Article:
While there are many reports for the trail to Cedar Falls, very few are for the trail beyond the falls. Currently, the trail to the falls is in great shape, with the flowers near prime time - lupine, paintbrush, and snow bush. The falls are beautiful and loud.
Now for the trail less traveled. From Cedar Falls at 1.7 miles to the West Fork Cedar Creek at 6.4 miles, there are 60 logs over the trail, on average a minor impediment for hikers. Stock will be stopped at 3 miles. The 5 log jumble at 4.1 miles requires a bit of cross-country travel to get around.
Beyond the falls, the trail is more brushy as it climbs above the creek, passing a campsite at 2.6 miles. At 3.8 miles, the trail enters a meadow with a large aspen grove. There are campsites in the meadow, but the prime campsite in this area is on a bench below the meadow and just above the creek. After the meadow, the trail shallows to a very gradual climb and alternates between forest and avalanche chute runout.
Snow patches start at 4.0 miles, but are not really significant to hikers. The campsites at 4.3 and 4.5 miles are still snow covered.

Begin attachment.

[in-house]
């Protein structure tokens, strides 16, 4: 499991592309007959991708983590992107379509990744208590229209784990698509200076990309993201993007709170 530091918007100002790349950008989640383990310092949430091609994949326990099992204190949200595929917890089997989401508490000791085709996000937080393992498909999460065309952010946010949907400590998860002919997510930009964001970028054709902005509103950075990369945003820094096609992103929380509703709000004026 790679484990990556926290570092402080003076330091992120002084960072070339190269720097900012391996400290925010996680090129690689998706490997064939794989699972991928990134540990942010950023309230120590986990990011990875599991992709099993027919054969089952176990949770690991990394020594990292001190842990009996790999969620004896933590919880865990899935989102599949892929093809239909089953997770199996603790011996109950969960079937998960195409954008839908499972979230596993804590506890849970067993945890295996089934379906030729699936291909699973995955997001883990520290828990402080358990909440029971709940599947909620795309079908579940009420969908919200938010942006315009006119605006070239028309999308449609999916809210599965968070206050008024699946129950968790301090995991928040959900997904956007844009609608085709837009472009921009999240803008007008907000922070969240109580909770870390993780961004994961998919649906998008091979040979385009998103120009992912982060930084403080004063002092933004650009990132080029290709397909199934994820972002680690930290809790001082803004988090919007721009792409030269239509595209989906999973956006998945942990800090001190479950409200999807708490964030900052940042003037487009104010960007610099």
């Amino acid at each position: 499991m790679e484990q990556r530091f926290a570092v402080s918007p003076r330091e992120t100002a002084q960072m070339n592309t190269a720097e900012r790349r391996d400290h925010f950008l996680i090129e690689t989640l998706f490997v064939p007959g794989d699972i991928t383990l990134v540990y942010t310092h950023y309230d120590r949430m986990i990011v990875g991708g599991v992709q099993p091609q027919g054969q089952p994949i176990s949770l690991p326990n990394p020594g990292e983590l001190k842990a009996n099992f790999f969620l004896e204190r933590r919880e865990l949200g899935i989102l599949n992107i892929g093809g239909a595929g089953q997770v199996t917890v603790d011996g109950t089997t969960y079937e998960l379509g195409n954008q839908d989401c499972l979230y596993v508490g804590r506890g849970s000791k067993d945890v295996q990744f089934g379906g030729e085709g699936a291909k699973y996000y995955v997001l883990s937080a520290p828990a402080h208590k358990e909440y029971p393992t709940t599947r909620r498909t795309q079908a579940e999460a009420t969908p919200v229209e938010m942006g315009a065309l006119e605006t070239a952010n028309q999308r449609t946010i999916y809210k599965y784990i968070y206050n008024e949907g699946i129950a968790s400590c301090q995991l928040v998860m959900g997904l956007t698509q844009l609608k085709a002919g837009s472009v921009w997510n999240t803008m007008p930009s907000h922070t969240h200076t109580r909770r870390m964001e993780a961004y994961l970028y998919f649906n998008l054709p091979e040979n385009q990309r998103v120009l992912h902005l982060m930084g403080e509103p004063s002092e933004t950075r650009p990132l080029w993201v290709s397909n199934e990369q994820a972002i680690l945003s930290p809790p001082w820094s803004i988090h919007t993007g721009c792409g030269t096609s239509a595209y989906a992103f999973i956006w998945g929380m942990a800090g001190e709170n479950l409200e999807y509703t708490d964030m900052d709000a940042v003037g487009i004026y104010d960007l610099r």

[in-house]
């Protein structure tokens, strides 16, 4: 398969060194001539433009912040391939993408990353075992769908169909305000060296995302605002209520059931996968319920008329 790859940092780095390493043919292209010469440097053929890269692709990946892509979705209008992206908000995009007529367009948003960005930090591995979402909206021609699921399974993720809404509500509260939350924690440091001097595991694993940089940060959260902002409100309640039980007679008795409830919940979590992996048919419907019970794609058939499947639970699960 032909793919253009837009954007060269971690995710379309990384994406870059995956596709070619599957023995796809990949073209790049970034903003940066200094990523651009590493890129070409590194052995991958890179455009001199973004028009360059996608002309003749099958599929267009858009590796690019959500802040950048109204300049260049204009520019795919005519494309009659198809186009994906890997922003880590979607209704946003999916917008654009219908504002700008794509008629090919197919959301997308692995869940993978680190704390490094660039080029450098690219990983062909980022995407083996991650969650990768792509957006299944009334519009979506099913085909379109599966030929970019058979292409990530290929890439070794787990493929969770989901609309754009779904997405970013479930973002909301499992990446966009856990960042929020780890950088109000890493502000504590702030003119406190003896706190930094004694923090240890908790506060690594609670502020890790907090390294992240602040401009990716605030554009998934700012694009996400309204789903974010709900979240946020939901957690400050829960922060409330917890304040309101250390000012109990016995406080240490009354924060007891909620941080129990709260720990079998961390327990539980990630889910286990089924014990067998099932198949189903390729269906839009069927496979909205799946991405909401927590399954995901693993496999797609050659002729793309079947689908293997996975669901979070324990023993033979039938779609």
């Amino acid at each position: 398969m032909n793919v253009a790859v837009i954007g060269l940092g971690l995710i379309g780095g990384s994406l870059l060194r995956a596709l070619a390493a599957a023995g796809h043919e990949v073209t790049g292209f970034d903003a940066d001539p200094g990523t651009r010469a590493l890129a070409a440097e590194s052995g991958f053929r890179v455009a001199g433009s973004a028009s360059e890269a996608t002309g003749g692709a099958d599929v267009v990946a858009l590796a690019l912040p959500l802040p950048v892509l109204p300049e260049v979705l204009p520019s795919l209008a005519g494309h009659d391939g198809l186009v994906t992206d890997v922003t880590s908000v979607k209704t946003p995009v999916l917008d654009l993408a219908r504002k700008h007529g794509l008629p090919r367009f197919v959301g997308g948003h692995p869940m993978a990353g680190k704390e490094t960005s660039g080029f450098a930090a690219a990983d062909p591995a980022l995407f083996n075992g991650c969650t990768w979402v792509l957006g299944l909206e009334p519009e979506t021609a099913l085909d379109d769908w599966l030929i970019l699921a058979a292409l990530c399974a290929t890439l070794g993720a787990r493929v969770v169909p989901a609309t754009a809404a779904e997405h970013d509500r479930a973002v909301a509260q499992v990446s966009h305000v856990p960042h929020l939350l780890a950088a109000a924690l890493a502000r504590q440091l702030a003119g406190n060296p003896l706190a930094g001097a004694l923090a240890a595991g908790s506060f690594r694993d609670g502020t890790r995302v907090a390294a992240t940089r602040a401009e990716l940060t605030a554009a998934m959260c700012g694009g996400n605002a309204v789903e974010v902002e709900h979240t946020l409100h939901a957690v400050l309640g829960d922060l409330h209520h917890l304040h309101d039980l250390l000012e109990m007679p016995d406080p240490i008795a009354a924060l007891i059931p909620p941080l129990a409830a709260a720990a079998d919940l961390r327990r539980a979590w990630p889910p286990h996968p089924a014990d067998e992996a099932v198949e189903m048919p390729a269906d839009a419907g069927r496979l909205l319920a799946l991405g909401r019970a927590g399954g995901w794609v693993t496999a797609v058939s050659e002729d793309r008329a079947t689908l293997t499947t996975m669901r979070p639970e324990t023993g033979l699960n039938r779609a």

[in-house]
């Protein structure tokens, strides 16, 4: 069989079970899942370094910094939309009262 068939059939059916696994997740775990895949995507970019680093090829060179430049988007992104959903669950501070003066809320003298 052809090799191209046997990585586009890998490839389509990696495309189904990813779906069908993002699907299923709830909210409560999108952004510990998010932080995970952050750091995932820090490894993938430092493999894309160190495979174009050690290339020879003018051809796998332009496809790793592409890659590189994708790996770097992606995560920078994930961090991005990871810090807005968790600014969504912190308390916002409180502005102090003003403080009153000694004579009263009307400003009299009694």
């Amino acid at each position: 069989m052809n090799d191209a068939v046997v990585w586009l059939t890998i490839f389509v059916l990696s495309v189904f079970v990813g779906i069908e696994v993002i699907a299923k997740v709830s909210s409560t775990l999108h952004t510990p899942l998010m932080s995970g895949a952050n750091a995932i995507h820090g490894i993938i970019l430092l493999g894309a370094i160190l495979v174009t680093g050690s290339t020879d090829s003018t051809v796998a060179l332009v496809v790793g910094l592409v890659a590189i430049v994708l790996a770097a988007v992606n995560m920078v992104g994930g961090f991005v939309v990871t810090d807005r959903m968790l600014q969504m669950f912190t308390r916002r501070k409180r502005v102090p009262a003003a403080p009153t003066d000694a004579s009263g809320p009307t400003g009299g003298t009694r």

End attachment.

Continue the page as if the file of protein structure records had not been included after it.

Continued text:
After 4.6 miles, the stream crossings get continually more difficult. The spring runoff covers most of the rock hops, but a log crossing can usually be found upstream to keep dry boots. At 6.1 miles is a major stream with crossing choices of: a ford, a 7" diameter springy log, or two 10" logs about 100ft upstream. At 6.4 miles, reach West Fork Cedar Creek, currently quite full with the spring runoff.
After evaluating the two crossing choices, a 30ft balancing act on a 20" diameter log without a handrail about 4 ft above the creek, or a ford amongst the boulders in the 2 ft deep stream, I decided I was tired enough to call it the turn around point for the day hike
After checking out the three small campsites above the trail, I continued on game/boot trail up about 100 vertical feet to the base of some beautiful stairstep falls. A slightly sloped, but flat rock provided a great place to relax, have some lunch, listen to the falls, and enjoy the view.
I was able to see over to Abernathy Pass, which is still snow covered on the north side.
Too soon, it was time to head back to the car.